What’s not to love when small town democracy works – and it can still happen here often. It happened Monday night when the Crested Butte town council did the right thing tapping into its healthy financial reserves to complete the funding for the proposed CB Skate Park renovation and expansion. Facing a full house of skaters who spoke their truth helped.
Listening and acting to support a crowd of passionate citizens under the age of 10 and over the age of 50 is rarely a bad move. Making it clear that the decision to pull almost a half million dollars from the bank was a hard choice, given that tradeoffs would be involved, was fair and honest. Fairness and honesty are trademarks of good small-town decision making.
Tying the $450K to the equivalent cost of about two affordable housing units was also fair given the pool of capital money it will come from. It goes to a point that is essential as we talk housing pretty much every day in the valley…. that just as important as achieving the number of ‘needed’ housing units on a spreadsheet is focusing on the idea that the people working and living and raising families here deserve a good life, not just a crammed working serf existence. The housing discussion should include that workers here are able to enjoy their life in a really nice place while being able to move up the life ladder from ski bum to couple to family to retiree. Providing workforce housing is certainly important but it means more than cramming a ton of small units around a patch of green space.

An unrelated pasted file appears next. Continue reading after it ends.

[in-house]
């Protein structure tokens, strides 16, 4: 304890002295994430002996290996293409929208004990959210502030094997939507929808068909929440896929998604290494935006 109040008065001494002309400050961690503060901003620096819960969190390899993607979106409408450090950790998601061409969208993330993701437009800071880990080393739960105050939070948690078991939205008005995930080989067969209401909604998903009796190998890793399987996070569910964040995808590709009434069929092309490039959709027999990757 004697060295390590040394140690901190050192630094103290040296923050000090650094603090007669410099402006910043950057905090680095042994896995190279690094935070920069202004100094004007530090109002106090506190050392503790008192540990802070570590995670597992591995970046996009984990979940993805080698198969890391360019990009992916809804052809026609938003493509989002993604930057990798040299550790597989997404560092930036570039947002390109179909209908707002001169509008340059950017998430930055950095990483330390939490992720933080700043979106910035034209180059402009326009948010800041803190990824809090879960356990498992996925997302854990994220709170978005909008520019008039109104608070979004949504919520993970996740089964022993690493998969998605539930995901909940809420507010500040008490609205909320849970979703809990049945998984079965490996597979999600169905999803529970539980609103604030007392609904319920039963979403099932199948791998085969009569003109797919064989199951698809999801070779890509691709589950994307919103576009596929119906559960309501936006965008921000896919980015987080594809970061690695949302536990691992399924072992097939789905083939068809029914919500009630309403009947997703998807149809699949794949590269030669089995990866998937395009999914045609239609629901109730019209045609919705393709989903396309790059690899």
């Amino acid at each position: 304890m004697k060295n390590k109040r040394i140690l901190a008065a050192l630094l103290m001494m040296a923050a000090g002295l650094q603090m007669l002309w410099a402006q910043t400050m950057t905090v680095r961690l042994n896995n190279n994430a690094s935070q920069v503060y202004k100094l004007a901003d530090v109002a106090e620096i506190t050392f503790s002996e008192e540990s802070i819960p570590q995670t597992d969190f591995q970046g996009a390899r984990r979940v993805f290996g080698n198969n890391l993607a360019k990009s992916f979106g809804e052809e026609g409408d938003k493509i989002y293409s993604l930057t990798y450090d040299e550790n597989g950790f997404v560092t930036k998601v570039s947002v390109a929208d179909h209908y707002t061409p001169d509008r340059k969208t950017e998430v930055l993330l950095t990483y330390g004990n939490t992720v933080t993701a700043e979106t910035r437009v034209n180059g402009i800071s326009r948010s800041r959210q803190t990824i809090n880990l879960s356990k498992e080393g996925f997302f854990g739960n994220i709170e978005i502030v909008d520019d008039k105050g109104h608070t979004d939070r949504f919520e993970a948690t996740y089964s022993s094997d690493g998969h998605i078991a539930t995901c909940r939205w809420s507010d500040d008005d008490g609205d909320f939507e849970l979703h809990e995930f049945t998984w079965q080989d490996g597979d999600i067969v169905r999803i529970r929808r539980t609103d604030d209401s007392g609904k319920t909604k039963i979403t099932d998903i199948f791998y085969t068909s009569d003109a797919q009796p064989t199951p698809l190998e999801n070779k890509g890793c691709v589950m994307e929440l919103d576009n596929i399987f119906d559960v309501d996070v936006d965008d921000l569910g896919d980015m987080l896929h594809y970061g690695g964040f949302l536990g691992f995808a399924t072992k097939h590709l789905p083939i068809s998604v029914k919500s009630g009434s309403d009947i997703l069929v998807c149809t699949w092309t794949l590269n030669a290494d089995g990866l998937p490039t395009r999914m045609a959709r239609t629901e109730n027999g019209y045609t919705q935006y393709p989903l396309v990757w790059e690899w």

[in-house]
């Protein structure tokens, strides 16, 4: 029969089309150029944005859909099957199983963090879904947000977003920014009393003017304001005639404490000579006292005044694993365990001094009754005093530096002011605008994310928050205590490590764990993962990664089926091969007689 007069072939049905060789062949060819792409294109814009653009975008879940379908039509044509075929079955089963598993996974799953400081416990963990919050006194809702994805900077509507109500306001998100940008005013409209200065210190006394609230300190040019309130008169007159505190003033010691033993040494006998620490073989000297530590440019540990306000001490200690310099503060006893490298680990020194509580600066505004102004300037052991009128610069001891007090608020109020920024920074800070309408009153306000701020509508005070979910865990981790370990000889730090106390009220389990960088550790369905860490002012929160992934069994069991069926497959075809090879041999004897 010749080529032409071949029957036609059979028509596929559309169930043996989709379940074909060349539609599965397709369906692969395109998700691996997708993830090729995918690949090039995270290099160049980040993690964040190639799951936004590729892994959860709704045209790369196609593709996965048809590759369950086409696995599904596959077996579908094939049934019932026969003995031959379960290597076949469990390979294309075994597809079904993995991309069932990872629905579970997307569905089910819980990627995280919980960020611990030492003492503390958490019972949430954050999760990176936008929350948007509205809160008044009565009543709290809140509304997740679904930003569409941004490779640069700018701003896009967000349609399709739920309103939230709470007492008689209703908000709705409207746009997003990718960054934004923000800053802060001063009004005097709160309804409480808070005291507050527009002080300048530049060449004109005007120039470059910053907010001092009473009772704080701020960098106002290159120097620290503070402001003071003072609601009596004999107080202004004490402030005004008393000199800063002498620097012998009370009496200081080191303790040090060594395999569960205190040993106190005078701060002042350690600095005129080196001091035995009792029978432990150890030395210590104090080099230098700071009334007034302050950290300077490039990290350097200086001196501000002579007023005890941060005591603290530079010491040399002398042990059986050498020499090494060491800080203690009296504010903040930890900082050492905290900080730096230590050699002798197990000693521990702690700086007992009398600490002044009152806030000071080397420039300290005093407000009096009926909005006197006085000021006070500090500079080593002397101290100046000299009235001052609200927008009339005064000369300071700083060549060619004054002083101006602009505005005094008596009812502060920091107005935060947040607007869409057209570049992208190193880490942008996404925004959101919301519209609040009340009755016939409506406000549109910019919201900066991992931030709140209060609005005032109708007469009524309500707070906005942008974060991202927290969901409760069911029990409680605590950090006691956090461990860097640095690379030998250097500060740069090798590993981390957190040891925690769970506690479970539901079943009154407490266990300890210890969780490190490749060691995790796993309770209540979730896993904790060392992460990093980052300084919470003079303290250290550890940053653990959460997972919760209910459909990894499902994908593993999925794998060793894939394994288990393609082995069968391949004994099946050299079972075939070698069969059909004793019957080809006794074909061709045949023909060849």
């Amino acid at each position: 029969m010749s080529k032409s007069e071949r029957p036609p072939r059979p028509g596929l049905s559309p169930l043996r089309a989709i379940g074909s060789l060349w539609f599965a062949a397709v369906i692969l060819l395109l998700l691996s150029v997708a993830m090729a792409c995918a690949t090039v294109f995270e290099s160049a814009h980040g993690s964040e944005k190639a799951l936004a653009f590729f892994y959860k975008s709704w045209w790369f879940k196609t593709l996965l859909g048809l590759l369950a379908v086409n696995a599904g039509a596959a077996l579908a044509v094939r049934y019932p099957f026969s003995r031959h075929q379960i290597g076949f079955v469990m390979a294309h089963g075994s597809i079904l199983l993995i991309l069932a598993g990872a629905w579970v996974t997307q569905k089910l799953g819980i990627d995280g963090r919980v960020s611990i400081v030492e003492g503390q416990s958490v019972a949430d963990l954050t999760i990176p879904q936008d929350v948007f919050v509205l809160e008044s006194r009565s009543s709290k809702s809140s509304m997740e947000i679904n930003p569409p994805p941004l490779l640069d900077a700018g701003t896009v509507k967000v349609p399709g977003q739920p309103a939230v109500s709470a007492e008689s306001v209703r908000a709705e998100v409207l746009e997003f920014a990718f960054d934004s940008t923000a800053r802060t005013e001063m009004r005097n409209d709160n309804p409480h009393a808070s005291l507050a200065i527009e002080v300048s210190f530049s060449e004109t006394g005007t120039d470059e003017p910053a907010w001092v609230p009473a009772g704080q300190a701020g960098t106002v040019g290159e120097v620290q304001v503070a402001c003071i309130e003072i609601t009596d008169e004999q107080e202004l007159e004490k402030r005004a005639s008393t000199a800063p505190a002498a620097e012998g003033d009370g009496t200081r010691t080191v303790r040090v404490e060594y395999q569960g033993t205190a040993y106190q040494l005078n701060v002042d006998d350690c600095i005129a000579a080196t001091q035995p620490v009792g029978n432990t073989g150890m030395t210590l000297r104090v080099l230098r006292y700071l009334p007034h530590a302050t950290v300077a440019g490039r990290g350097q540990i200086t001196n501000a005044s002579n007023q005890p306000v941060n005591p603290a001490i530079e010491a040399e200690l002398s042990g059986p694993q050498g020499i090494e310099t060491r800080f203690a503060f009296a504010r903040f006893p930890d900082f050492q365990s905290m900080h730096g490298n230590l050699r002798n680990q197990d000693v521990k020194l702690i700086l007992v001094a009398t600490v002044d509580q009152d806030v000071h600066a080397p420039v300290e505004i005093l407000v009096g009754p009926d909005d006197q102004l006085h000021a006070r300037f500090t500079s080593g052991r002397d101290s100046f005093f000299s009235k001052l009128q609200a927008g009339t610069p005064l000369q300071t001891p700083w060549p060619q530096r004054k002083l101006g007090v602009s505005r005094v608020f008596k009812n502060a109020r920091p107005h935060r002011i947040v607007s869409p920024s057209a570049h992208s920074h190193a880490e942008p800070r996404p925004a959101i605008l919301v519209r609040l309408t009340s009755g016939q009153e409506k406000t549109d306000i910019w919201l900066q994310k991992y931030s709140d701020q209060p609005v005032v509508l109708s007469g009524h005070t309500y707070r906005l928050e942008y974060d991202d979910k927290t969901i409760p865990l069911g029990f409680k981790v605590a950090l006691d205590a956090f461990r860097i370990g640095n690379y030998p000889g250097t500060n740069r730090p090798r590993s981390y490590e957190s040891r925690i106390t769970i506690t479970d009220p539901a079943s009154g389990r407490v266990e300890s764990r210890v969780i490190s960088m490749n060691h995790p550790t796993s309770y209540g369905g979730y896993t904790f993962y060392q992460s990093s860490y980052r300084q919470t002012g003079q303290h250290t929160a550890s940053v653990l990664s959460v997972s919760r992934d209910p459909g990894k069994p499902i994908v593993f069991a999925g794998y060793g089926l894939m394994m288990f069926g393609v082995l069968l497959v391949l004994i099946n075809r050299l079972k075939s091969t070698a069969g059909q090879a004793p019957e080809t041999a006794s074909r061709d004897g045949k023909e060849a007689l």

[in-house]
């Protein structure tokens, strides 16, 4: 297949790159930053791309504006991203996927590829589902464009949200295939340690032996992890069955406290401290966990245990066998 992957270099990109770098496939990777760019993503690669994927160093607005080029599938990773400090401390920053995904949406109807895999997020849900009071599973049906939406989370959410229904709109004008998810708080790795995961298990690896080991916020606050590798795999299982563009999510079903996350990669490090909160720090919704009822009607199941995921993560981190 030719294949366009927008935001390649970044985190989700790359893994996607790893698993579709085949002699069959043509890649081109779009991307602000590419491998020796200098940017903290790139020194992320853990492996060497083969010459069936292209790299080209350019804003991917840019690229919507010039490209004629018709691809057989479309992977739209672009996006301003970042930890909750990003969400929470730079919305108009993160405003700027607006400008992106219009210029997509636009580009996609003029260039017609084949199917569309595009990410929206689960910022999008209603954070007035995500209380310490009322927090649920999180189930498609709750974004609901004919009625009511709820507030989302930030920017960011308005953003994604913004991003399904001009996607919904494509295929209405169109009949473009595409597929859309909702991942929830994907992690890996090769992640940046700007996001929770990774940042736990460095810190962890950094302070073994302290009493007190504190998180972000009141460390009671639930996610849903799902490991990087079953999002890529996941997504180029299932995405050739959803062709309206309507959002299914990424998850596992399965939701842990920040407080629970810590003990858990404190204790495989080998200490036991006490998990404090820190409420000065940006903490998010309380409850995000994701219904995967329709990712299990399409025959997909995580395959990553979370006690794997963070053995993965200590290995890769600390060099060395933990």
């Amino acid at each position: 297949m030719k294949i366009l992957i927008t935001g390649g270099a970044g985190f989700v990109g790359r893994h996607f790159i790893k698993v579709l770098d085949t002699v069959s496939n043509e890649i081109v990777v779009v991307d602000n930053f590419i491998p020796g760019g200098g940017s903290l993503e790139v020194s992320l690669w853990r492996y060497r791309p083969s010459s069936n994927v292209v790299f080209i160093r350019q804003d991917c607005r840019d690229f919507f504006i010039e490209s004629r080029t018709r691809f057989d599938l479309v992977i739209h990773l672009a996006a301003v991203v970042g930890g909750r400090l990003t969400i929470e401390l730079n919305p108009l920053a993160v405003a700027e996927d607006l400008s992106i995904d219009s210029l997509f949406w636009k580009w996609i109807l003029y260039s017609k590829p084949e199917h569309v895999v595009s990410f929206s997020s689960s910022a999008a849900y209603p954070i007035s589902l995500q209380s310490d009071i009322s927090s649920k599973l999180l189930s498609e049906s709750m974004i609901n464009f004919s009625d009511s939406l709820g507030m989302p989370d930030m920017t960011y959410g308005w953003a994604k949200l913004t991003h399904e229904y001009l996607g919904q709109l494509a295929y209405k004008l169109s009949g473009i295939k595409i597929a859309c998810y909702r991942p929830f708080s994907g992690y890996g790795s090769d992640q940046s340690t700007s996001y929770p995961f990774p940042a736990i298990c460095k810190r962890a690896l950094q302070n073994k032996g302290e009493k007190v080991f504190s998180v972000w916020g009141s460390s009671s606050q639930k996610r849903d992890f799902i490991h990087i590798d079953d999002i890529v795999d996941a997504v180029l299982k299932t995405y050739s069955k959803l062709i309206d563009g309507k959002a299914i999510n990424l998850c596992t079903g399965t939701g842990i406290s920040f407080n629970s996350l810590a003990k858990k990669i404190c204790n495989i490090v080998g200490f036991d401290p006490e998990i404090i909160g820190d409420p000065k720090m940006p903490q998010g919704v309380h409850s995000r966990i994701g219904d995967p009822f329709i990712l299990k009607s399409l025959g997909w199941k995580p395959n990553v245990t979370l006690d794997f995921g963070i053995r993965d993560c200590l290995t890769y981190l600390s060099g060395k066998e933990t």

Simply fulfilling a consultant’s conclusion that we need X number of workers so Y number of new beds needs to be built to staff the projected restaurants and ski area in 2029 is not the highest end result. Helping to make working blue collars achieve the high mountain dream of living, mingling and playing together with dignity in this unique Rocky Mountain community is the better mission.
Blindly financing another bed for a future bartender who might work in a property owned by a billionaire— rather than making choices that result in deeper community — is an easy but misguided option.
It goes back to a question the community has been dealing with for decades — “who are we saving this place for anyway? Those that have been here and added to the things we all love, or the people moving here in the future that have different expectations?”
By making a hard decision on Monday, the council showed they are willing to spend money to help preserve it for the families, kids and workers that live here now and not the guy who hasn’t even heard of Crested Butte yet but might be needed to fill shifts at CBMR or the Elk Avenue Bruhaus five or 10 years from now. Small town democracy pushed by the skating community worked this week and can be a reminder of how we should proceed and make the housing discussion even more meaningful.